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Unusual Baby Names

Unusual Baby Names
Unusual baby names come from a range of categories, from ethnic names to place names to word names to surnames used as first names. Unusual names are apt to draw attention, which makes them frequent choices among celebrities. Recent starbabies have been given unusual names such as Hart, Olympia, Taj, and Vale.

Along with Olympia and Hart, other unusual baby names on the rise include Alistair, Birdie, Coco, Fielder, Henrietta, Lumi, West, and Zebedee. Ultra-rare and unusual names given to fewer than five babies last year include Conran, Madrigal, Oceon, and Plum.

The best unusual names are distinctive without being strange, seem unique yet are also easy to understand. Of the thousands of unusual baby names on Nameberry, here are some of our favorites.
  1. ImogenHeart
    • Origin:

      Celtic
    • Meaning:

      "maiden"
    • Description:

      The story goes that Imogen originated as a Shakespearean printer's misspelling of the traditional Celtic name Innogen, used by him for a character in one of his last plays, Cymbeline. The Innogen of legend, who Shakespeare’s character was based on, was the wife of Brutus of Troy, the first king of Britain. Earlier versions of her name, including Ennoguent, Innoguend, and Innoguent, were found in Brittany from the 9th-11th centuries. They are probably derived from the Gaelic word inghean, meaning "daughter" or "maiden," and possibly have a connection to the Proto-Celtic word for "white," from which the suffixes -gwyn and -gwen evolved.
  2. AlistairHeart
    • Origin:

      English spelling of Alasdair, Scottish version of Alexander
    • Meaning:

      "defending men"
    • Description:

      With many British names invading the Yankee name pool, the sophisticated Alistair could and should be part of the next wave. It debuted in the US Top 1000 in 2016. You have a triple choice with this name--the British spell it Alistair or Alastair, while the Scots prefer Alasdair--but they're all suave Gaelic versions of Alexander. Adopted by the lowland Scots by the seventeenth century, the name didn't become popular outside Scotland and Ireland until the twentieth century.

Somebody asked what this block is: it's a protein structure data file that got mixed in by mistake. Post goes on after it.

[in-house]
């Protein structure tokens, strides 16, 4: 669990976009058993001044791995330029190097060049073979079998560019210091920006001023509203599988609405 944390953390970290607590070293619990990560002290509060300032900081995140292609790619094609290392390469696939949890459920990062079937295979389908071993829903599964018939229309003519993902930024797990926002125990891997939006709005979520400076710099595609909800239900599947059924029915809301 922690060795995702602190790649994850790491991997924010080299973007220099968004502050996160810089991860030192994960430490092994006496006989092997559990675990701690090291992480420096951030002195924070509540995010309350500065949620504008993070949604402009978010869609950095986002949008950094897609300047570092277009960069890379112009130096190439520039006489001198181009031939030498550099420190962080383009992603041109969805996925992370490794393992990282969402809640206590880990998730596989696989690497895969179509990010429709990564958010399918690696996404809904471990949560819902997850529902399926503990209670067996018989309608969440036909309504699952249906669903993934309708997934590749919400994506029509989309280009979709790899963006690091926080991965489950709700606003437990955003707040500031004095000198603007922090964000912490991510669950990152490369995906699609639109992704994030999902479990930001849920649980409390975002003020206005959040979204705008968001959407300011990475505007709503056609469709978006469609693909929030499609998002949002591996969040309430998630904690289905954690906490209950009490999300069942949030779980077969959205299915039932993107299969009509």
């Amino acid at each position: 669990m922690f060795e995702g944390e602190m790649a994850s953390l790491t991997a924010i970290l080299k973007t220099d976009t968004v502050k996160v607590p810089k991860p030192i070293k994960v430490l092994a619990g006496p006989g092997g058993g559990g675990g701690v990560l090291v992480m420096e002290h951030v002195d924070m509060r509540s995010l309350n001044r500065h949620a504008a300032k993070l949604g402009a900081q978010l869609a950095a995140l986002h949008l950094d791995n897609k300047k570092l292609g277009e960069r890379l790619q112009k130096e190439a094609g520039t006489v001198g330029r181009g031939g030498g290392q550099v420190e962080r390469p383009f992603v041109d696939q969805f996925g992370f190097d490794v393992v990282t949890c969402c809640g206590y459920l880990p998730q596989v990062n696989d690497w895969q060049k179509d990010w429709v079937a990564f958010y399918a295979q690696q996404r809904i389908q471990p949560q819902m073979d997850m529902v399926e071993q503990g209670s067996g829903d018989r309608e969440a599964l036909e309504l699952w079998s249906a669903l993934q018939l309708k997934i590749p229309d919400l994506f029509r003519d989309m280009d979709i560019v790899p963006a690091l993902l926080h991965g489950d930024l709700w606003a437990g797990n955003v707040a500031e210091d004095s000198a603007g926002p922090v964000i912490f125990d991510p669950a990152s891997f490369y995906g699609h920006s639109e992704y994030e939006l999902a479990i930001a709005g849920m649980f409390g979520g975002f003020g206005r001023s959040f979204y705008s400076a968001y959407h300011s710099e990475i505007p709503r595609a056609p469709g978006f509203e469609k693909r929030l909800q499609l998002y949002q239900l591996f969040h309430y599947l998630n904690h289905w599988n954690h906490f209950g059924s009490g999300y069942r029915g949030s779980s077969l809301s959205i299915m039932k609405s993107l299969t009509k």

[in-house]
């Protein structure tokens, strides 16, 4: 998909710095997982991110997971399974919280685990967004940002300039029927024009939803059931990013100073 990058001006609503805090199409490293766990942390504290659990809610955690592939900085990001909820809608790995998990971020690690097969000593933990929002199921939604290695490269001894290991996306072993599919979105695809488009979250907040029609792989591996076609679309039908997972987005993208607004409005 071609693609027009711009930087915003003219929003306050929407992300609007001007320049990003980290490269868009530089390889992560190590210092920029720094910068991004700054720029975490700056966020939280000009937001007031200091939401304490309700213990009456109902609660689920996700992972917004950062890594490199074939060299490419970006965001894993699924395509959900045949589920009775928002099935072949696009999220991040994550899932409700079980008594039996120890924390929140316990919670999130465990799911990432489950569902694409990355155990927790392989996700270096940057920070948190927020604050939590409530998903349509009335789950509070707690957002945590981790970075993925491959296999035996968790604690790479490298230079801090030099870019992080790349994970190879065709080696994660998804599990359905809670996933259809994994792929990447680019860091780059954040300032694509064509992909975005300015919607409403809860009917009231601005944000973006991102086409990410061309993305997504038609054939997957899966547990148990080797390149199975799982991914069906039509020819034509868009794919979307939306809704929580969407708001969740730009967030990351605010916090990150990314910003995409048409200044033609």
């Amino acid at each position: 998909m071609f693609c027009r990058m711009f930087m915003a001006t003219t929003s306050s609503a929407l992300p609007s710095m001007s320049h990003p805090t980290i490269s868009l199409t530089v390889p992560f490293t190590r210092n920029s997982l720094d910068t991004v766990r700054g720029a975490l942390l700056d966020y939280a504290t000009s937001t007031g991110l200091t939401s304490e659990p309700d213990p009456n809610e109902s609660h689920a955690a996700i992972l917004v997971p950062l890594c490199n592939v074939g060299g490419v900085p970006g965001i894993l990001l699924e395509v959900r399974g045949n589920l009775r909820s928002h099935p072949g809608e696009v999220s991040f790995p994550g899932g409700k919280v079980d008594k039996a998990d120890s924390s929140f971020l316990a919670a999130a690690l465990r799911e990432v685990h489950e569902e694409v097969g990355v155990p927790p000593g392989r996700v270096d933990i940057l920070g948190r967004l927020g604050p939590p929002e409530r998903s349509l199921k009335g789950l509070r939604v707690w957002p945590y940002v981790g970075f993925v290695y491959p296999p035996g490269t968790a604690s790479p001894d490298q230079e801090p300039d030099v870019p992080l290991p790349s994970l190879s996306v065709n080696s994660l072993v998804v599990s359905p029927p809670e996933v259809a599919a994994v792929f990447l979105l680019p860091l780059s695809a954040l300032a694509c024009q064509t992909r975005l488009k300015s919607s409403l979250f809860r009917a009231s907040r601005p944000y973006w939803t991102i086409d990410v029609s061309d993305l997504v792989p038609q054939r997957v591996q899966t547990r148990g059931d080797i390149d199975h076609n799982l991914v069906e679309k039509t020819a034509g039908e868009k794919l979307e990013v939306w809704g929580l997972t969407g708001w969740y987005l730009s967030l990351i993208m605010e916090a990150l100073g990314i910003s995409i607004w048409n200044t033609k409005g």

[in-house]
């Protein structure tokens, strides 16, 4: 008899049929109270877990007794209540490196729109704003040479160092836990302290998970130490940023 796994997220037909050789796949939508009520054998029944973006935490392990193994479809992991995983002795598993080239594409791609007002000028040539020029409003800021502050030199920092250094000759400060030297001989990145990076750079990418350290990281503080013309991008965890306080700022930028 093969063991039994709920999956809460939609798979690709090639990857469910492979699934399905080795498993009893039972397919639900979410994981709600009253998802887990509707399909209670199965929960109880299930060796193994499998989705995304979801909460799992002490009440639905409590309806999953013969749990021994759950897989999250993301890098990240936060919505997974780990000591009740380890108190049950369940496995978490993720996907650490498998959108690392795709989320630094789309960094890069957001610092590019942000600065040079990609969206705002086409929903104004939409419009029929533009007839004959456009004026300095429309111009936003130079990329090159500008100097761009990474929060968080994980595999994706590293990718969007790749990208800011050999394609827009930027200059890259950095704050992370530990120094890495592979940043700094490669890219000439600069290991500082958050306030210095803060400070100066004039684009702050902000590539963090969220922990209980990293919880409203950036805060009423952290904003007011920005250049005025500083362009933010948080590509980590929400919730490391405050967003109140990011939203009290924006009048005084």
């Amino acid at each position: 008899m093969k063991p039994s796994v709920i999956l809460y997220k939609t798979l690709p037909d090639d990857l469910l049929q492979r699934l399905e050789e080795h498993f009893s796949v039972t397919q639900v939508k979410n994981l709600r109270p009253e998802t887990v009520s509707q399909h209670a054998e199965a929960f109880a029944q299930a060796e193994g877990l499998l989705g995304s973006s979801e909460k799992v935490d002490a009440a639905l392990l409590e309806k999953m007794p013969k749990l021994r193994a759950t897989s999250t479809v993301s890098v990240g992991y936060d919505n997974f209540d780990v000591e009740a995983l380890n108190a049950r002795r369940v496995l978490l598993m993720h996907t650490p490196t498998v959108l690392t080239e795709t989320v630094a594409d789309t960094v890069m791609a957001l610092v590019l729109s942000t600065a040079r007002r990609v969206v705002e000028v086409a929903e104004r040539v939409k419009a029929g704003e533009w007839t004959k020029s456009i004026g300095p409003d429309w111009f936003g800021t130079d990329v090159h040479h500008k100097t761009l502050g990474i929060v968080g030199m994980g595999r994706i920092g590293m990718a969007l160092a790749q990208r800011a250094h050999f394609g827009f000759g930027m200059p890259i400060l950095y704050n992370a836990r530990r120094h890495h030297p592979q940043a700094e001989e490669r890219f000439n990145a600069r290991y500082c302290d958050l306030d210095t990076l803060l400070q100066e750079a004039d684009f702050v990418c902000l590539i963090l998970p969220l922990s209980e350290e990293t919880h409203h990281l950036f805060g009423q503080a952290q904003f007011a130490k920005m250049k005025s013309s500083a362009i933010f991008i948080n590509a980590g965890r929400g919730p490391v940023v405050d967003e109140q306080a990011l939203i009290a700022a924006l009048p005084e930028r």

3. LinusHeart
    • Origin:

      Greek
    • Meaning:

      "flax"
    • Description:

      Can Linus lose its metaphorical security blanket and move from the Peanuts page onto the birth certificate? We think it has enough charm and other positive elements going for it for the answer to be yes.
  4. BlytheHeart
    • Origin:

      English
    • Meaning:

      "happy, carefree"
    • Description:

      Blythe originated as a nickname for an upbeat person, coming from the Old English word bliðe, meaning "merry" or "cheerful." Today the homophone blithe shares the same meaning. Blythe was eventually adapted to a surname before it became a feminine given name.
  5. CasimirHeart
    • Origin:

      Polish, Slavic
    • Meaning:

      "destroyer of peace"
    • Description:

      Casimir, a traditional name of Polish kings, could do quite well these days as we see the rise of Caspian, Cassius, Castiel, et. al. Like Leopold and Laszlo, Casimir is strong and worth considering if you've got an adventurous streak — and bet your son will too. An alternative commonly cited meaning that modern parents might prefer is "proclaimer of peace".
  6. BirdieHeart
    • Origin:

      English
    • Meaning:

      "bird"
    • Description:

      Birdie was until recently a middle-aged Ladies' Club member wearing a bird-decorated hat --but now it's just the kind of vintage nickname (think Hattie, Josie, Mamie, Millie) that's coming back into style in a big way. Actress Busy Philipps named her baby Birdie (inspired by First Lady Lady Bird Johnson), as did soap star Maura West.
  7. IndigoHeart
    • Origin:

      Greek
    • Meaning:

      "Indian dye"
    • Description:

      Indigo is one of the most appealing and evocative of the new generation of color names. Color names have joined flower and jewel names -- in a big way -- and Indigo, a deep blue-purple dye from plants native to India, is particularly striking for both girls and boys. Indigo is the name of a character in the Ntozake Shange novel Sassafrass, Cypress & Indigo, and was used for his daughter by Lou Diamond Phillips.
  8. LevHeart
    • Origin:

      Hebrew, Russian
    • Meaning:

      "heart; lion"
    • Description:

      This concise one-syllable name, has two possible derivations and two positive meanings associated with it. In Hebrew, it means "heart", while in Russian it means "lion". So strong and simple Lev has both a soft and a fierce side.
  9. LavenderHeart
    • Origin:

      English
    • Meaning:

      "purple flower"
    • Description:

      Lavender lags far behind sweet-smelling purple-hued sister names Violet and Lila, but is starting to get some enthusiastic attention from cutting-edge namers along with other adventurous nature names like Clementine and Marigold.
  10. CressidaHeart